Stephen at All Left Turns, working off the rather brilliant Car & Driver hoax, wonders …
For reasons I’ve never entirely understood and in contrast to most other professional sports, it’s acceptable and accepted practice to wear your political heart on your sleeve in NASCAR. Hell, it’s encouraged — as long as your sleeve is a Republican sleeve, that is. Why is that?
It’s an interesting question. Fans of NASCAR enjoy a political uniformity that eludes, well, every other major sport. In part, it’s the regionalism involved–stock-car racing is still very much a Dixie sport–and in part it’s the defiant, make-it-to-the-county-line origins that make NASCAR the natural bedfellow of the post-Southern Strategy Republican party. It’s also a predominantly white sport, and that goes for competitors, fans, and prevailing culture. No other American sport–not baseball, football, basketball–is as politically aligned as NASCAR, Considering the factors in play, that’s not especially surprising.
Honestly, I was on the verge of writing a post about Obama’s decision to force U.S. automakers out of the NASCAR business when I remembered the significance of April 1. Kudos to Car and Driver for a well crafted hoax.
Ever wondered what Obama’s and McCain’s tailored threads would look like if, in the manner of the NASCAR fire suit, they were festooned with sponsorship/contributor logos? Dig it.
I’m only half kidding when I say that making this thought experiment the law of the land would be a great step toward political transparency.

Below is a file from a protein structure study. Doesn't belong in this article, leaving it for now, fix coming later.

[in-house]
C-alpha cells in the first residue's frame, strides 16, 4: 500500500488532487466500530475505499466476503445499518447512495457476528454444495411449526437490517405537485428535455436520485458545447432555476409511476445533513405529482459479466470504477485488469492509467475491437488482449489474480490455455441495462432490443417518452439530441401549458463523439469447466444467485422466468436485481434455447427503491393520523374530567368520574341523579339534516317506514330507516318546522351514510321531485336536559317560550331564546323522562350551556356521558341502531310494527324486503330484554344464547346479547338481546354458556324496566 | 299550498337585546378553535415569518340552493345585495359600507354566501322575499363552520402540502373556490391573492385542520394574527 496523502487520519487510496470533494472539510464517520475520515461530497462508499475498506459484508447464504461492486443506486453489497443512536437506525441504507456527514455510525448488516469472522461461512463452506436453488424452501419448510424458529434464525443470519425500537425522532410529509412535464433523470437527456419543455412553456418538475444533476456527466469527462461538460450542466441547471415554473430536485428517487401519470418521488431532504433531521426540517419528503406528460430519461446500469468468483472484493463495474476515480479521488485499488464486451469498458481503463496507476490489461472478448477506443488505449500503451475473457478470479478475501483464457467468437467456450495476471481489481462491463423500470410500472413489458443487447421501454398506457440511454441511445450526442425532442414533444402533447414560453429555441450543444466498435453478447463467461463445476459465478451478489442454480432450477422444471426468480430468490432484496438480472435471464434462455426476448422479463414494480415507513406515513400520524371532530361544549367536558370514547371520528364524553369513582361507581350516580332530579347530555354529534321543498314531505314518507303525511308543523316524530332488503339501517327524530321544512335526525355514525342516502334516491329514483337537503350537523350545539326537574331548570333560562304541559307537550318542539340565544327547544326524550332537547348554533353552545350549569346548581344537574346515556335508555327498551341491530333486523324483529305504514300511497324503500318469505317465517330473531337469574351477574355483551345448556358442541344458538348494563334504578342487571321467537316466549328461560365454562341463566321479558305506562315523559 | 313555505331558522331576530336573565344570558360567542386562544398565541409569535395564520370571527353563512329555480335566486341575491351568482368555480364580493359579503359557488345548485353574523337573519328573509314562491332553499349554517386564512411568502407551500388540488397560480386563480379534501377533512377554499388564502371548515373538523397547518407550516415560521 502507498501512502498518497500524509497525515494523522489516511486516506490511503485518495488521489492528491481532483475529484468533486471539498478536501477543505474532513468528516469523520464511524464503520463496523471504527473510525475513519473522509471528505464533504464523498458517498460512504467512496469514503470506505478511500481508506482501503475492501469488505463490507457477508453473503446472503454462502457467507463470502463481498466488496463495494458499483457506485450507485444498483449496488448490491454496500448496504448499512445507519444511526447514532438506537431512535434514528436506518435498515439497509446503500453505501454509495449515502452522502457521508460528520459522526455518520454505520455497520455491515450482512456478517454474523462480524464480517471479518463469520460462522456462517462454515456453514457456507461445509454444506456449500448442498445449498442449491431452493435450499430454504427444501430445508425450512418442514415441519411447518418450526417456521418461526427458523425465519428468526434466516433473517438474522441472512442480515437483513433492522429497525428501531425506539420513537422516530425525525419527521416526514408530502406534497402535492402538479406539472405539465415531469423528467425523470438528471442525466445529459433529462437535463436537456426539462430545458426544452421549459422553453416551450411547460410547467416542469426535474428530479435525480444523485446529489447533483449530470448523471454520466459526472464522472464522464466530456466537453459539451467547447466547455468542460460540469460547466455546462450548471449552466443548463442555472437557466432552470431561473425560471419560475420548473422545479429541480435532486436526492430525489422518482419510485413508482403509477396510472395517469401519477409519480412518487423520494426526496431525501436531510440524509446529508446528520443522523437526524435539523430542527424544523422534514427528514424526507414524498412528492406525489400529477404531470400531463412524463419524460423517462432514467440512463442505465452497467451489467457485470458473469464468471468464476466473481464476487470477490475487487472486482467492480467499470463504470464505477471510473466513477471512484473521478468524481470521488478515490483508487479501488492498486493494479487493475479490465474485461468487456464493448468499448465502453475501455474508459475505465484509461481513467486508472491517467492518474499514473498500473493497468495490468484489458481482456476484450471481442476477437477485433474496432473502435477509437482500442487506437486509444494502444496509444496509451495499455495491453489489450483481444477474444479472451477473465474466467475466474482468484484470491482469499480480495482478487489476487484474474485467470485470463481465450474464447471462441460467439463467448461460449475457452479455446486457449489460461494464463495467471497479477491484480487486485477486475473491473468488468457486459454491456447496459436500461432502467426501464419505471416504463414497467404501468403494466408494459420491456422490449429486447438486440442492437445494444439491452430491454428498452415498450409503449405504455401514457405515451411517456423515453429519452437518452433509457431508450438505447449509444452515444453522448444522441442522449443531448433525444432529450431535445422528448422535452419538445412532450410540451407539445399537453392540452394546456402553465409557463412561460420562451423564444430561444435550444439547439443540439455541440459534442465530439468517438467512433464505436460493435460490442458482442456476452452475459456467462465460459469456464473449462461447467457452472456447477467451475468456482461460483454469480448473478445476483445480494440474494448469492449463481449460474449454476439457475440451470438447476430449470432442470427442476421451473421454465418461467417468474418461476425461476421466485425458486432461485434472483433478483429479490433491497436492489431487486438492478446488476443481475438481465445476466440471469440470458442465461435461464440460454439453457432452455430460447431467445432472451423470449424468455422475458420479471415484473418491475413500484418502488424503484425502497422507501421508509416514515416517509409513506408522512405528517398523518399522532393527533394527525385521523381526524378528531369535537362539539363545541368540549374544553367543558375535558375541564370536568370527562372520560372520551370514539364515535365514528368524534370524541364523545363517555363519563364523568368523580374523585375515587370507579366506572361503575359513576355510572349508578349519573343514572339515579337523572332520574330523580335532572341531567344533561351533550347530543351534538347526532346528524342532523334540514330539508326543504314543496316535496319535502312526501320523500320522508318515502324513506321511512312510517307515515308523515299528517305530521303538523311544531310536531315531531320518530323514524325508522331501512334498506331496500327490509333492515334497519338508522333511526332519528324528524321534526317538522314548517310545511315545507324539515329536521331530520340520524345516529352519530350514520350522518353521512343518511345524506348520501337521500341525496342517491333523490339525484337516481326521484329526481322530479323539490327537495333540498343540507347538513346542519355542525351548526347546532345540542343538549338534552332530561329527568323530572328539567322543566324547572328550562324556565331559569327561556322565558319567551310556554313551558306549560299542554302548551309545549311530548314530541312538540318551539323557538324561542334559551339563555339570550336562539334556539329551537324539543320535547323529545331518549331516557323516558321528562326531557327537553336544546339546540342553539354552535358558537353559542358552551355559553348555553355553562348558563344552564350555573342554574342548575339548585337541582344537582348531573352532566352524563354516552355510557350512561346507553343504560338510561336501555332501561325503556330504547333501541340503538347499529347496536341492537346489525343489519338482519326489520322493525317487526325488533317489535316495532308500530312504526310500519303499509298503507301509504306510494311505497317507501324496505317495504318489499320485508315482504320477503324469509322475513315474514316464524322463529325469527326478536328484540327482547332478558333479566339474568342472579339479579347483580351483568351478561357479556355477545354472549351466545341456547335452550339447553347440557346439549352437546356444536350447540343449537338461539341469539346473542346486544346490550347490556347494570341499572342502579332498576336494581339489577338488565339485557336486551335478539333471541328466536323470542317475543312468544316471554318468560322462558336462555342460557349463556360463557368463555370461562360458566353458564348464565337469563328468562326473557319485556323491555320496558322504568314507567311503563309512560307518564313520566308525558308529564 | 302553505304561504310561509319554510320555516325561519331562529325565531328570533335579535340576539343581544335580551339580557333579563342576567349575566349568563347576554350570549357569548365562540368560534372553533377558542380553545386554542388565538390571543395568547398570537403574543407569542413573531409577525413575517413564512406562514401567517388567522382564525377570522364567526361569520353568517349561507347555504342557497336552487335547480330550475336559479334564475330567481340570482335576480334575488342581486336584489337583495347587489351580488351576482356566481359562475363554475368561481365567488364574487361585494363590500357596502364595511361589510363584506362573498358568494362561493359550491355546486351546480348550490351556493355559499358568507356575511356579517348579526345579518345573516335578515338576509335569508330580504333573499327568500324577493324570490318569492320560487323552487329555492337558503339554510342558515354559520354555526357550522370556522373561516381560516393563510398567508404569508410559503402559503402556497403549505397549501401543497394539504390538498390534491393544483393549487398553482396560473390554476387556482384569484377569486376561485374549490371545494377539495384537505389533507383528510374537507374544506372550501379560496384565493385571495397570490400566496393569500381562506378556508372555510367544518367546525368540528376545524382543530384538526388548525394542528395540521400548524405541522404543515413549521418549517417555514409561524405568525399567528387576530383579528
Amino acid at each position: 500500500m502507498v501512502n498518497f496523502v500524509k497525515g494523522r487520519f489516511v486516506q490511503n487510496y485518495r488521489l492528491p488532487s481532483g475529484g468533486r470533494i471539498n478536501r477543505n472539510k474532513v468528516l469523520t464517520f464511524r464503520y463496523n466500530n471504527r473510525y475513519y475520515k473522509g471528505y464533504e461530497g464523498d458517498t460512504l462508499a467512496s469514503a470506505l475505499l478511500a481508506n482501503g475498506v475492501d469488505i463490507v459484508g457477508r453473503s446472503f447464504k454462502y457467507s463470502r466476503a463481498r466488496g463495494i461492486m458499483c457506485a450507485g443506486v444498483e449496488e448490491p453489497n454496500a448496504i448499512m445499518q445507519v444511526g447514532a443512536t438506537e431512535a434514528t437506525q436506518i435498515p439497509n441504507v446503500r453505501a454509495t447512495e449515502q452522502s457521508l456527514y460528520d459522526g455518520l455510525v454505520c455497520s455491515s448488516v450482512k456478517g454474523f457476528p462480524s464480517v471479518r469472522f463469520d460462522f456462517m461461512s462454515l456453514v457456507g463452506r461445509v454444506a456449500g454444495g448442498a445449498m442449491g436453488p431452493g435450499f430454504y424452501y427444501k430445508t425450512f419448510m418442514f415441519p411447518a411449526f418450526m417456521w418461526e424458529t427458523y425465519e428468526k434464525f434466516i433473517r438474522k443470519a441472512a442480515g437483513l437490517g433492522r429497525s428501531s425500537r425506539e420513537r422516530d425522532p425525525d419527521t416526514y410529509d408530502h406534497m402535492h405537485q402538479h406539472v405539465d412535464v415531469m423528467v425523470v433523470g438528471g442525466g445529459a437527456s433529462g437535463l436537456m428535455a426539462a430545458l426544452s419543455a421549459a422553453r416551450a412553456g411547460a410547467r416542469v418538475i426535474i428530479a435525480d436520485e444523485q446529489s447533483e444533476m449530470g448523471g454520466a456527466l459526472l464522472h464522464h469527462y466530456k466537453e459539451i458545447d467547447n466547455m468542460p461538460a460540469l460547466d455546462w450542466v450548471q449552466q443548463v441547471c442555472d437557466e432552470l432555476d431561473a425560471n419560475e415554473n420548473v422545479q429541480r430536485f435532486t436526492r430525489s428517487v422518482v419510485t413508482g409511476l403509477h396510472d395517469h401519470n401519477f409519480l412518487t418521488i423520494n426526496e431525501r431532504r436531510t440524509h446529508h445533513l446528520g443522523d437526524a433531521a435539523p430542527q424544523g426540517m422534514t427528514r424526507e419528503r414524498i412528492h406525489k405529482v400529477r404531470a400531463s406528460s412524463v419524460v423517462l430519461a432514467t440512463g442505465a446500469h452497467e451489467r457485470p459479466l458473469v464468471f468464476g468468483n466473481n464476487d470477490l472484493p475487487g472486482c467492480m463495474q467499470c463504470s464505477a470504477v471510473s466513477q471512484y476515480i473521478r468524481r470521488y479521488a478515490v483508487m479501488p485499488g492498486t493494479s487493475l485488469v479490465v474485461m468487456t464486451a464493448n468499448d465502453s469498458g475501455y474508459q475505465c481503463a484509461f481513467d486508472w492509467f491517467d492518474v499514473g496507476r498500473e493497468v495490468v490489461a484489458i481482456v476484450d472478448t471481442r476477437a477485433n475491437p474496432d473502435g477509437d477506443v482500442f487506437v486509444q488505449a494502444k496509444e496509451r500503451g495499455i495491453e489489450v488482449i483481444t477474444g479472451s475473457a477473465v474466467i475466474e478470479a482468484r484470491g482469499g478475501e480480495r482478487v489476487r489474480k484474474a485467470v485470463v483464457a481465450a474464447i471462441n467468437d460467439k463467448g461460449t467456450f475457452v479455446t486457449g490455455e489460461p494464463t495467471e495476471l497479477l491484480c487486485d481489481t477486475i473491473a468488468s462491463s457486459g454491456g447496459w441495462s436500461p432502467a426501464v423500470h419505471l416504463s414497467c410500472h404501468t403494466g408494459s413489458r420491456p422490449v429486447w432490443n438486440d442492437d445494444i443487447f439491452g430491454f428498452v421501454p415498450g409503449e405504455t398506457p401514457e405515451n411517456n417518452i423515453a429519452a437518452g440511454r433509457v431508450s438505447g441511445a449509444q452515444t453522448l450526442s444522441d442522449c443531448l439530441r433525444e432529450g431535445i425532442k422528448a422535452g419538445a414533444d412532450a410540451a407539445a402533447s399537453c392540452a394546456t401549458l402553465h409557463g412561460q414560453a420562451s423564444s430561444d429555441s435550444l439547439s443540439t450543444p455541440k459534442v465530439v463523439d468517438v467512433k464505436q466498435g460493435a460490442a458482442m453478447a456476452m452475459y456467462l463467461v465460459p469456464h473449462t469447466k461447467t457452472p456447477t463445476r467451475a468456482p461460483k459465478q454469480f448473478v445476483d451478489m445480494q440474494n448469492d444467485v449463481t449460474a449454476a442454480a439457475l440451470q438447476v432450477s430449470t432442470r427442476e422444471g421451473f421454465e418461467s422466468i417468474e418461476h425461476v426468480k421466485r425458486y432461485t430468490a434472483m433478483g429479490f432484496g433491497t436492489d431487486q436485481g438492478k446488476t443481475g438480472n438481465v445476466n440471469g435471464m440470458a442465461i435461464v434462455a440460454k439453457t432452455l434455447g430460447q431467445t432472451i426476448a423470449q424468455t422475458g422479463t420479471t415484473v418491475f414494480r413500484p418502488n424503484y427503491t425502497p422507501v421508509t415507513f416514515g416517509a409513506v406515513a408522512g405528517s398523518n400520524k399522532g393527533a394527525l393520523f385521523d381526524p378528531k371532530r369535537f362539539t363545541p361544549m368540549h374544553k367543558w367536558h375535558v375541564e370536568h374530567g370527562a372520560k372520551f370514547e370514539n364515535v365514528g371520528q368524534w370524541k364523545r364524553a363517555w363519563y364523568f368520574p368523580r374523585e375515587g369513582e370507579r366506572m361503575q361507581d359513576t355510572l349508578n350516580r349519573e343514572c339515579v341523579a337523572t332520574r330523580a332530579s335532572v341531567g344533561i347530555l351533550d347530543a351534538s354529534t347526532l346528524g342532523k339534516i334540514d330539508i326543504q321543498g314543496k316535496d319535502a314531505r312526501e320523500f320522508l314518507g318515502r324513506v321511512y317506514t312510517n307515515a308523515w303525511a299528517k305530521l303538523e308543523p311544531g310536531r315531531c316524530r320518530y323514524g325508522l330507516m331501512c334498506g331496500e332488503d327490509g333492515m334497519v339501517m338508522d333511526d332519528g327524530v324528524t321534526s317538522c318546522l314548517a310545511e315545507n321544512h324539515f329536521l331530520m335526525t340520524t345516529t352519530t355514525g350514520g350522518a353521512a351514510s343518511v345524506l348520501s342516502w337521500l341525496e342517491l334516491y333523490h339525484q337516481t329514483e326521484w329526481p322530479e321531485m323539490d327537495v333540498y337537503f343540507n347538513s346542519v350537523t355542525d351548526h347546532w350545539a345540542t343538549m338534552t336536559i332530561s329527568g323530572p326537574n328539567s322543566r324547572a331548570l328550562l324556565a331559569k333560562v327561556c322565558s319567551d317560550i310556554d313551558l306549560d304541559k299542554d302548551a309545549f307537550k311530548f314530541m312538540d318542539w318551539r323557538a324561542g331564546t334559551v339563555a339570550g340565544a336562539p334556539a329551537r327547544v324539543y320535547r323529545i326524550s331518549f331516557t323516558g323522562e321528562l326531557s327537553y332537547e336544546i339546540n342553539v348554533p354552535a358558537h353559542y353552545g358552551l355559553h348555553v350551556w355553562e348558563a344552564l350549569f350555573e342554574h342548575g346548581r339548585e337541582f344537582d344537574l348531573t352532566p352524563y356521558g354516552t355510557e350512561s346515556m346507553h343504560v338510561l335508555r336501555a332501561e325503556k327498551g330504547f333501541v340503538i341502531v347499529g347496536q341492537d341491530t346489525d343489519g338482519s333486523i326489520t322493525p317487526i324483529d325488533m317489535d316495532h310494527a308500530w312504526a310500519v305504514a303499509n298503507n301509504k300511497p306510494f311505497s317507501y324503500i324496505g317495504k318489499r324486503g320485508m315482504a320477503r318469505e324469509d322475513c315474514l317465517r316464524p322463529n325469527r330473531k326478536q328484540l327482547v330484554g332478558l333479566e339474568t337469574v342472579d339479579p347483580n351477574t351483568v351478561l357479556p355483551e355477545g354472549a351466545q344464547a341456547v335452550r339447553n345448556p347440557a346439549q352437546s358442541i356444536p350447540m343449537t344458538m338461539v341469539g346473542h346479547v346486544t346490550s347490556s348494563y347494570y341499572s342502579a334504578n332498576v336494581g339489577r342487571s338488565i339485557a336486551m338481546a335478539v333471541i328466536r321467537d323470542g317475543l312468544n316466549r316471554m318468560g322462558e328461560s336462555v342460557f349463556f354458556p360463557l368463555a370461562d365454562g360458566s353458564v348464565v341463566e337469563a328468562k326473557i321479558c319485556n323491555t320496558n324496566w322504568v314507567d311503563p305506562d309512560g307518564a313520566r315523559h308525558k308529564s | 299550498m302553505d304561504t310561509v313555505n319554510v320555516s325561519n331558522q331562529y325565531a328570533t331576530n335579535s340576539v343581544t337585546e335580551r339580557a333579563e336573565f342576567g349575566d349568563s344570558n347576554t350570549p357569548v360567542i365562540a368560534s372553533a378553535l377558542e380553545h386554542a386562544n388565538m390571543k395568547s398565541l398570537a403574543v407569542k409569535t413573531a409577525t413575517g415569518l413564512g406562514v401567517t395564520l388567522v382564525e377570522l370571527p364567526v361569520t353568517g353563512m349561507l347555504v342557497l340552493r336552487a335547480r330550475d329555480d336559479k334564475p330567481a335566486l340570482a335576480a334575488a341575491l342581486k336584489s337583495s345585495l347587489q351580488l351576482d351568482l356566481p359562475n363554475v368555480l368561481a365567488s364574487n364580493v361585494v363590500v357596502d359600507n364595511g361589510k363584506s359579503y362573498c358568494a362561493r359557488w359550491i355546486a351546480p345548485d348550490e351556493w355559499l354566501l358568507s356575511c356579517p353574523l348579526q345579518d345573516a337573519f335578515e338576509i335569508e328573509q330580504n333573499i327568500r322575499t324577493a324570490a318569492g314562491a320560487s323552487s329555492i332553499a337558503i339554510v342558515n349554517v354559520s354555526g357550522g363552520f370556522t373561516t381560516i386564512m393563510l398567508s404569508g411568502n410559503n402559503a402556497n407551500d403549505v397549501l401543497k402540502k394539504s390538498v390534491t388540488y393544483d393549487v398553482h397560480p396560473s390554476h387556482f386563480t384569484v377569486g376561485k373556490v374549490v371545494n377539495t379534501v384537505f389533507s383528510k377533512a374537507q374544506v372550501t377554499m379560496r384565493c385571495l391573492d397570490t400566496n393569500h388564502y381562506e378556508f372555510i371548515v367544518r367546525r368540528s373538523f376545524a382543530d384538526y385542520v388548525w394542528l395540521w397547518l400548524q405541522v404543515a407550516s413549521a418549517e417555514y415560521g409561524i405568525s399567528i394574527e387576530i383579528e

Racing luminary Richard Petty is a Republican candidate for Secretary of State in North Carolina. He’s running against Democrat Elaine Marshall, who’s held the office since 1997. They’re tight in the polls.
Elsewhere, Russian tennis star Vera Zvonareva aspires to work for the U.N. one day, and hurdler Liu Xiang is now a member of a powerful Chinese parliamentary body.
Despite my Southern roots, I’m not much of a racin’ fan. However, I have been curious as to how the ongoing fuel crisis is affecting the sport. Now, thanks to a deeply informative article by Matt Markey of the Toledo Blade, I have some answers. Here’s a smattering of those answers:
- Sprint Cup, Nationwide and Craftsman Truck Series competitors receive fuel at no cost, courtesy of Sunoco*.
- They use a higher octane fuel, which I knew. That higher octane fuel presently checks in at about $5.50 per gallon, which I didn’t know.
- Sprint Cup drivers burn through about 135,000 gallons of the stuff per season.
- Cup Series cars get no better than five or six miles to the gallon.
So … the arrangement between Sunoco and NASCAR. Does Sunoco have some sort of opt-out if the price-per-barrel of crude reaches a certain level? They took over as official supplier in 2004, when crude was going for less than $50 a barrel. It would be interesting to know whether they had the foresight to protect themselves against what’s going on right now. Since their agreement postdates the Iraq invasion, you would assume–what with their having industry experts on the payroll and all–that they would’ve anticipated some upheaval among OPEC member states. And maybe they did.
At some point, though, the cost of petrol must outweigh whatever promotional considerations they’re receiving (a firesuit patch of of one’s own, if you will). Is Sunoco nearing, at, or past that point?
(* Interesting aside: The Sierra Clubs rates Sunoco and BP as the most environmentally conscious U.S. oil companies.)